TORONTO - Speed. Positional versatility. Microwavable offense. These are the qualities teams usually seek in a fourth outfielder.
Ryan McKenna certainly checks all those boxes. But what has made the 25-year-old such a crucial component of an Orioles team that sits just 1 ½ games out of a wild card spot has been the outfielder’s eagerness to deliver anytime, anywhere.
“When he’s not in the lineup, he’s always got his helmet ready, he’s got his glove ready, he understands his role when he’s not in there, and he’s following along,” said manager Brandon Hyde before Tuesday’s game. “He’s supporting the whole time he’s in the dugout.
“You pull for guys like that. You pull for ultimate teammates like that.”
McKenna’s contributions have become especially important as everyday outfielder Austin Hays has struggled. Hays is out of the lineup Tuesday against the Blue Jays, while McKenna, who collected the first three-hit game of his career last night, gets the start in right field.
“He’s just kind of scuffling a little bit and I want to kind of give him a little bit of a breather,” said Hyde of Hays, who’s hitting just .187 since June 28. “(McKenna) has been a huge spark for us and he’s always going to play good defense and the quality of his at-bats has been really good as of late.”
Even as the Orioles’ outfield group has expanded since August began, thanks to the additions of Brett Phillips and Terrin Vavra, McKenna has given the Orioles no reason to send him back to Triple-A Norfolk, cementing himself as an above-average defensive replacement, a spark plug off the bench and a dangerous pinch runner.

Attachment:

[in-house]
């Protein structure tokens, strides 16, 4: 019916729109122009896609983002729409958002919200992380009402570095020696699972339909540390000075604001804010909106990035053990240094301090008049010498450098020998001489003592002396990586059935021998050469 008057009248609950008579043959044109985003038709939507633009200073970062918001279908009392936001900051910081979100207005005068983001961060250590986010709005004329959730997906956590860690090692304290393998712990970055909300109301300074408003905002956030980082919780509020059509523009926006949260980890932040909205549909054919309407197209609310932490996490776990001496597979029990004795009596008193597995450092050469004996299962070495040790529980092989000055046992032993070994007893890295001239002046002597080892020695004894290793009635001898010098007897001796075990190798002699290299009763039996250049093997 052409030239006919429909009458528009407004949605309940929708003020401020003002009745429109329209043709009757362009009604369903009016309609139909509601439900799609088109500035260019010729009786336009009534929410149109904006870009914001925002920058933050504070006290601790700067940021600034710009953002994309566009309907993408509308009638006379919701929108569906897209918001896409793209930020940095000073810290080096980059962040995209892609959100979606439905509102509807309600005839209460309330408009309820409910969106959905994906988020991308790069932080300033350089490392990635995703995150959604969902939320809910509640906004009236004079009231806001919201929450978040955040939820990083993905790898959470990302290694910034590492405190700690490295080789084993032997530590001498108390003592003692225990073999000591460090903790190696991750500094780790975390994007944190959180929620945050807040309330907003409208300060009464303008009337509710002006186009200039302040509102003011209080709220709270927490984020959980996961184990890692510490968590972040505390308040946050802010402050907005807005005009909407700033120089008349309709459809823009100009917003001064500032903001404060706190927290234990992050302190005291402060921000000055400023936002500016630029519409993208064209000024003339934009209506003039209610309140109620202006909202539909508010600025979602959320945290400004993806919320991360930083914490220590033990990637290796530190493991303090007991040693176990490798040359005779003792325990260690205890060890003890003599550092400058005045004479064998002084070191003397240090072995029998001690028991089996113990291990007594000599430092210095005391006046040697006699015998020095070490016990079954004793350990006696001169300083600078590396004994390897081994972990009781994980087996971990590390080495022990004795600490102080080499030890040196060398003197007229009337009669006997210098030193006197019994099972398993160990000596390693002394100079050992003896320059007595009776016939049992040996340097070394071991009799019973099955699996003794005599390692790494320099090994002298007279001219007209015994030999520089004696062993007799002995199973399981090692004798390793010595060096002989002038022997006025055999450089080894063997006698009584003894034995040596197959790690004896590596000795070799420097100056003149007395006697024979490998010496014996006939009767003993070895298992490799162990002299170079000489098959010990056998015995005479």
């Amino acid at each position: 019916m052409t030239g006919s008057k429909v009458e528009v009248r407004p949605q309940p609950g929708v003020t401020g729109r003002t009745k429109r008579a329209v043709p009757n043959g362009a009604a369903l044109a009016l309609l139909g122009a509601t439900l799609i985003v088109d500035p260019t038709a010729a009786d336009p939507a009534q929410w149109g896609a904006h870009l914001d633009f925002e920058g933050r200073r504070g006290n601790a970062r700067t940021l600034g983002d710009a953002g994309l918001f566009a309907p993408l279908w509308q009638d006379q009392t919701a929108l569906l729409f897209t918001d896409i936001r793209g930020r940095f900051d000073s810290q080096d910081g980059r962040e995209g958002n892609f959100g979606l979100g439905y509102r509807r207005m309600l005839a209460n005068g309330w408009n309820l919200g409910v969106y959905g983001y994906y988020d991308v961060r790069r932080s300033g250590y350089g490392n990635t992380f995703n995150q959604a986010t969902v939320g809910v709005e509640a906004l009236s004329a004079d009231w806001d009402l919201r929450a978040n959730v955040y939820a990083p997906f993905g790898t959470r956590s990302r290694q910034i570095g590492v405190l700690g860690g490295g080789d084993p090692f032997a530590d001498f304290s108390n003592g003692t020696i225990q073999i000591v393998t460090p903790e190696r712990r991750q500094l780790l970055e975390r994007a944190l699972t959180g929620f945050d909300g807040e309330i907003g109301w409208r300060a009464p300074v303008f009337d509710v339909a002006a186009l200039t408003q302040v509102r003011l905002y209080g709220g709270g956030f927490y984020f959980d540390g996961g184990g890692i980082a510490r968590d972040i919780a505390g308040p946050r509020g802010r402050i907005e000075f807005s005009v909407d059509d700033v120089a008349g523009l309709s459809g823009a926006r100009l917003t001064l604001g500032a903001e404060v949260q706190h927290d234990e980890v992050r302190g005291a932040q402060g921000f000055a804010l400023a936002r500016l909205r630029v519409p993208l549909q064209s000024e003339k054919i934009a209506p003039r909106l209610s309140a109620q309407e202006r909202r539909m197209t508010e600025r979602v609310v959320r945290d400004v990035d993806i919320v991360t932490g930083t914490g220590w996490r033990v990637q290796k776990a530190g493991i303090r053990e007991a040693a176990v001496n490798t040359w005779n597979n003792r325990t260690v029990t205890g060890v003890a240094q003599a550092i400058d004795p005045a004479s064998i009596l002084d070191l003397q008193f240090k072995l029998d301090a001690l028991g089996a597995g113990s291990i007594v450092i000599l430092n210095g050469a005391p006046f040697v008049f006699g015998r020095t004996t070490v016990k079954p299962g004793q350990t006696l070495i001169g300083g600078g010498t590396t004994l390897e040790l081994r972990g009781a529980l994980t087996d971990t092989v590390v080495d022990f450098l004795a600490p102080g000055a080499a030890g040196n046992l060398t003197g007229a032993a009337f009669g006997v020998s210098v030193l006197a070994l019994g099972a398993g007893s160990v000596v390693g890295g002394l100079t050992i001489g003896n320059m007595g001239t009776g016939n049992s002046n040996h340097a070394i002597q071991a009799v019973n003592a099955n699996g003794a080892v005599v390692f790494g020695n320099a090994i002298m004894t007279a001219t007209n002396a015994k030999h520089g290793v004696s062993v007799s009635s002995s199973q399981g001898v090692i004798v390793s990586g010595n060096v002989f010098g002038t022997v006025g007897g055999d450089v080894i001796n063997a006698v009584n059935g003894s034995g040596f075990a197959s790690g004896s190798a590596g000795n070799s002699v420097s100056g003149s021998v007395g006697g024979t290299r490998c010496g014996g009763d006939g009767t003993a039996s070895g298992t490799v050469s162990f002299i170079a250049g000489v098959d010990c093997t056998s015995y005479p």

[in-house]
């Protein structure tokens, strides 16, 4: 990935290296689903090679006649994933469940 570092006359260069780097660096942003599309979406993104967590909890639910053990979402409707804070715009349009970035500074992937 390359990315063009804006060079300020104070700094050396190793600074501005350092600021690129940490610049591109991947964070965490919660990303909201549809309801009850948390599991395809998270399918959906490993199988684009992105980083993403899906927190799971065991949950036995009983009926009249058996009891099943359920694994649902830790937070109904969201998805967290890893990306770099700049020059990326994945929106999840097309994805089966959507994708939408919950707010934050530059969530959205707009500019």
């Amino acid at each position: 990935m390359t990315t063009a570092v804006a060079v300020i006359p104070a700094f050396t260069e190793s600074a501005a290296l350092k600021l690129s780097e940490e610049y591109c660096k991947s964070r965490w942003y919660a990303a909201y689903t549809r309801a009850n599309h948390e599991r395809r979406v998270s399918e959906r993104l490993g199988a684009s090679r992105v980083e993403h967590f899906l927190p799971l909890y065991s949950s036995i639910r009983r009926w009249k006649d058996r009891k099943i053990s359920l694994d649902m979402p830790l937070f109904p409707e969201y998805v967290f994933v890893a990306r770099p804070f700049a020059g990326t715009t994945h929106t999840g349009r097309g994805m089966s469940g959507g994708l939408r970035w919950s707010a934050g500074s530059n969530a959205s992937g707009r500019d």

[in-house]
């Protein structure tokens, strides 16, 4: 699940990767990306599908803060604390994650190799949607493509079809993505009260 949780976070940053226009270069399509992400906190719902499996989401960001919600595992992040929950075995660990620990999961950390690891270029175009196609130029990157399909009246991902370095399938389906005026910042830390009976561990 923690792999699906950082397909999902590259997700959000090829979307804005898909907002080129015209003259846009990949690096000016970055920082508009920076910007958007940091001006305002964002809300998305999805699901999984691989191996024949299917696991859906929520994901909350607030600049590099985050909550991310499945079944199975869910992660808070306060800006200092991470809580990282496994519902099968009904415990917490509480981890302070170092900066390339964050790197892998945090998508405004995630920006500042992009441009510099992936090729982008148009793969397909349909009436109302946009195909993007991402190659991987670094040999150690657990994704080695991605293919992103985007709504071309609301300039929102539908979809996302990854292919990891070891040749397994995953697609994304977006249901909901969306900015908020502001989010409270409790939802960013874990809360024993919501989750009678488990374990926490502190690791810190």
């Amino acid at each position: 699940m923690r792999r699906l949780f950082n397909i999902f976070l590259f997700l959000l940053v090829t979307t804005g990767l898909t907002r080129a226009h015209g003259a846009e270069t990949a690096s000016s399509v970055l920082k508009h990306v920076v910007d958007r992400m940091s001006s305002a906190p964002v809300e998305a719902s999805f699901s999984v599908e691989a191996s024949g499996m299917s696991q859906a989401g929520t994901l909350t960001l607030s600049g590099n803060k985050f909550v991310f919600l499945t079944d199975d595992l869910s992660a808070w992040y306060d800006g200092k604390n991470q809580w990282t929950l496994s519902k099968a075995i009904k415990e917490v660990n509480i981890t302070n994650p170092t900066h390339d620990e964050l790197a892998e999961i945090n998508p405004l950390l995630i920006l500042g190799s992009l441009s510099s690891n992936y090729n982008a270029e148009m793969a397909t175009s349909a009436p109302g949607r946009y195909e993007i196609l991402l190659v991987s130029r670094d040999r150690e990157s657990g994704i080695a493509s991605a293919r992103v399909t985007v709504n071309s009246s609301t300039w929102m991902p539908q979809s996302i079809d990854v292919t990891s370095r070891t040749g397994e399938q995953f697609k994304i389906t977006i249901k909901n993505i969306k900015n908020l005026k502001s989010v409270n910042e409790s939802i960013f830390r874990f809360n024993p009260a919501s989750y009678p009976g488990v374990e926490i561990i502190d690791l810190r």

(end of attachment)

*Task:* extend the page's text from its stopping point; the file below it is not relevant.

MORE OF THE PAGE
After hitting just .183 in 90 big league games in 2021, McKenna has taken dramatic steps forward at the plate in his second season, bumping his average up to .271 to go with a .719 OPS.
“He’s just grown so much as a professional,” said Hyde. “He’s more mature. Everything about him this year has been fantastic. What he’s like as a teammate, how he supports everybody around him, how he’s prepared every single game. It’s really a credit to him, the work that he’s put in, and he’s grown a lot as a player. He’s ready to play. I’ve said that a lot. The guy comes up, he’s ready to play.”
When asked for a comparison from his days with the Chicago Cubs, Hyde mentioned Tommy La Stella, who spent four years in Chicago but played more than 100 games in just one of those seasons.
“Tommy didn’t get a whole lot of starts,” said Hyde. “But when there was a pinch-hitting opportunity, you knew exactly where to find him and he was fully ready for that spot always. Always knew when to come in on a double switch. He was always going to be in the dugout, loud, supporting the guys that were playing, and Mac has done all those things.”
Meanwhile, Cedric Mullins is back in the leadoff spot for the second game of the O’s series in Toronto after being supplanted by McKenna in the series opener.
“He just never had any adversity last year,” said Hyde. “He’s having more of a normal player’s season this year, where there are some scuffles, guys are pitching him differently, he’s having to adjust to the league.
“I think he’s going to make adjustments. It’s going to be better for him long-term. He’s going to understand that not every year is going to be an easy, great year. It’s going to take time, it’s going to take work. I give Ced a ton of credit. He is hanging there. He puts an amazing amount of work in.”
Baltimore will send Dean Kremer to the hill tonight in search of a series win over their division rivals.